The first casualty of peak oil is obviously suburbia. There will be smaller houses (why do you need a 4000 sq ft home, anyway?) and smaller lawns separating the houses. We will not waste space in the vertical dimension — a lot of us will be living in apartments.

Next comes transport. Once again, people who cannot live without their SUV might as well stop reading now. If you refuse to adapt, you will go through hell.

We’ll be living close to our place of work. The days of living 20 or 30 miles away just because you can will be over. Of course, both the husband and wife may not be able to live close to their place of work, but at least one should be able to.

We may do more things online, like working from home more often, downloading an e-book and reading it on an e-ink display rather than buying a book. A lot of learning may happen online in addition to at university.

Today’s cars are very inefficient, using only 1% of the energy to transport the driver. So we will start using lighter, more fuel-efficient cars. For example, the Tata Nano weighs just 600 kg. Bajaj claims to be bringing out a car that gives a mileage of 30 km per liter. There are smaller, lighter proposals, like the personal transportation pod:


Not to mention the classic Segway. Or the motorbike. Yes, these are less safe, but people in countries like India use them for decades and do just fine. This is not even considering newer technology like carbon fiber composites which are light and strong. If fuel becomes exceedingly expensive, lot of people will reconsider their stand on safety, and realize that it’s a tradeoff, and use a lighter vehicle, or a motorbike.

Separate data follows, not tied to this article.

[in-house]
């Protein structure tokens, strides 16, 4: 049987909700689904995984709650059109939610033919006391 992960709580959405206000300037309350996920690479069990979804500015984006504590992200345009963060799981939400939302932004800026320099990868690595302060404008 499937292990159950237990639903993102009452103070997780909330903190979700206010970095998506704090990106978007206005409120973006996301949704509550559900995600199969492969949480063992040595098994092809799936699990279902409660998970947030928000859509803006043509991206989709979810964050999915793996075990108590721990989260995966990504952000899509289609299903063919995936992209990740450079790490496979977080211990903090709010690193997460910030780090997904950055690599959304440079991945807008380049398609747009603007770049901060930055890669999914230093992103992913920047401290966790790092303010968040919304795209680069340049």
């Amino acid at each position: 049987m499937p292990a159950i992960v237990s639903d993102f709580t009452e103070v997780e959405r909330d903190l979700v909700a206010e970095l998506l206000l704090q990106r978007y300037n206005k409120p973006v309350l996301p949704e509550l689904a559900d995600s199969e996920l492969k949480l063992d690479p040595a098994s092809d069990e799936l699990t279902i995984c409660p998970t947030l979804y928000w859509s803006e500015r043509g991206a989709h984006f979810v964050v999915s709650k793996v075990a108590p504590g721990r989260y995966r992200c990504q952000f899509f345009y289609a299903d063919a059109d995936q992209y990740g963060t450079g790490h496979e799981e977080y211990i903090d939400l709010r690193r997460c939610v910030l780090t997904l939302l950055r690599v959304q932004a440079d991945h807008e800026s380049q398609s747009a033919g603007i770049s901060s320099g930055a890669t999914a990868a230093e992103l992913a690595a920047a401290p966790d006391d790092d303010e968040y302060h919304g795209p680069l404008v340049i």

Finally there’s the humble bicycle. A lot of us may save fuel and be healthy by biking. The world now has more obese people than under-nourished ones. That is sad. Peak oil may fix that.

When we go out of town, we may take a bus or train rather than a car or flight. Maybe ground-effect vehicles will be popular, since they are more fuel-efficient than planes.

If you live in an apartment, it may have fewer or no lifts, and you’ll take the stairs instead. Guess what? You will be healthier. We are pampered to the point of ill-health.

Agriculture uses a large amount of oil, both for machinery and for things like fertilizers. And meat requires an order of magnitude more land, and hence energy input. So meat may become an expensive delicacy, which may also make us healthier. Even among vegetarian foods, some are more efficient at capturing solar energy. Maybe we will eat more of those. Or we will use human waste instead of fertilizers to improve crop yield, as is done in Shanghai.

Instead of using an air conditioner or heating, we can move to places where the weather is more temperate. I was reading an article about the abundant availability of wind power in central USA, where few people live. May more will, if it means much smaller energy bills and more money and resources to do other things in life.

There’s so much scope for optimization in virtually every facet of life. Take something as simple as balcony handrails. Maybe we will use designs that minimize the amount of metal needed for the same amount of protection. Maybe handrails will be designed by solving an equation for this. Or, if there are two choices that are more or less the same aesthetically, you will prefer the one that’s cheaper.